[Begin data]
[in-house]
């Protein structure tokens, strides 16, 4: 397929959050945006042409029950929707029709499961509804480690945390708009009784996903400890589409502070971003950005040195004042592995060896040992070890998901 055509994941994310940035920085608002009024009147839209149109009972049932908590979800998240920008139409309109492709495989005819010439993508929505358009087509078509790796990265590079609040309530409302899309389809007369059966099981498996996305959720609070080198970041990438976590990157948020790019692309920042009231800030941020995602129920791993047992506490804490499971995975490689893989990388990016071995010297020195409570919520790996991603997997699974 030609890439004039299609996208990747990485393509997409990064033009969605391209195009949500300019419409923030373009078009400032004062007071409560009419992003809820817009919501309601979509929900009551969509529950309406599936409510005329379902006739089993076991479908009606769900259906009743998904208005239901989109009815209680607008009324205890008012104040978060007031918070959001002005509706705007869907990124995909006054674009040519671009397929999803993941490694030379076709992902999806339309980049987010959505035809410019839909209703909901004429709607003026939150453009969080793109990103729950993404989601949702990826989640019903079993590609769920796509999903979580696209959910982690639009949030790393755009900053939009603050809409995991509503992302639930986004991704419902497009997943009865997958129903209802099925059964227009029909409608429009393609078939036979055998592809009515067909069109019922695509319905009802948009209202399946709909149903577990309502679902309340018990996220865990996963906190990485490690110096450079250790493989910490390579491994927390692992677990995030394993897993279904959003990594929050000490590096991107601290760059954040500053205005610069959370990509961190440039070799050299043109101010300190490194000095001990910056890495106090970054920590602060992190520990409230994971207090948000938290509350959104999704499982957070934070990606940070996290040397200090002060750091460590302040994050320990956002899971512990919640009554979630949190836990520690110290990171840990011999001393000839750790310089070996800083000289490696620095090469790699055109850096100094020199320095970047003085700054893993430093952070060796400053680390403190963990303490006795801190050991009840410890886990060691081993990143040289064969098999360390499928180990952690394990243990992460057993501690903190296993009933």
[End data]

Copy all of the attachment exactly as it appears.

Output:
[in-house]
């Protein structure tokens, strides 16, 4: 397929959050945006042409029950929707029709499961509804480690945390708009009784996903400890589409502070971003950005040195004042592995060896040992070890998901 055509994941994310940035920085608002009024009147839209149109009972049932908590979800998240920008139409309109492709495989005819010439993508929505358009087509078509790796990265590079609040309530409302899309389809007369059966099981498996996305959720609070080198970041990438976590990157948020790019692309920042009231800030941020995602129920791993047992506490804490499971995975490689893989990388990016071995010297020195409570919520790996991603997997699974 030609890439004039299609996208990747990485393509997409990064033009969605391209195009949500300019419409923030373009078009400032004062007071409560009419992003809820817009919501309601979509929900009551969509529950309406599936409510005329379902006739089993076991479908009606769900259906009743998904208005239901989109009815209680607008009324205890008012104040978060007031918070959001002005509706705007869907990124995909006054674009040519671009397929999803993941490694030379076709992902999806339309980049987010959505035809410019839909209703909901004429709607003026939150453009969080793109990103729950993404989601949702990826989640019903079993590609769920796509999903979580696209959910982690639009949030790393755009900053939009603050809409995991509503992302639930986004991704419902497009997943009865997958129903209802099925059964227009029909409608429009393609078939036979055998592809009515067909069109019922695509319905009802948009209202399946709909149903577990309502679902309340018990996220865990996963906190990485490690110096450079250790493989910490390579491994927390692992677990995030394993897993279904959003990594929050000490590096991107601290760059954040500053205005610069959370990509961190440039070799050299043109101010300190490194000095001990910056890495106090970054920590602060992190520990409230994971207090948000938290509350959104999704499982957070934070990606940070996290040397200090002060750091460590302040994050320990956002899971512990919640009554979630949190836990520690110290990171840990011999001393000839750790310089070996800083000289490696620095090469790699055109850096100094020199320095970047003085700054893993430093952070060796400053680390403190963990303490006795801190050991009840410890886990060691081993990143040289064969098999360390499928180990952690394990243990992460057993501690903190296993009933």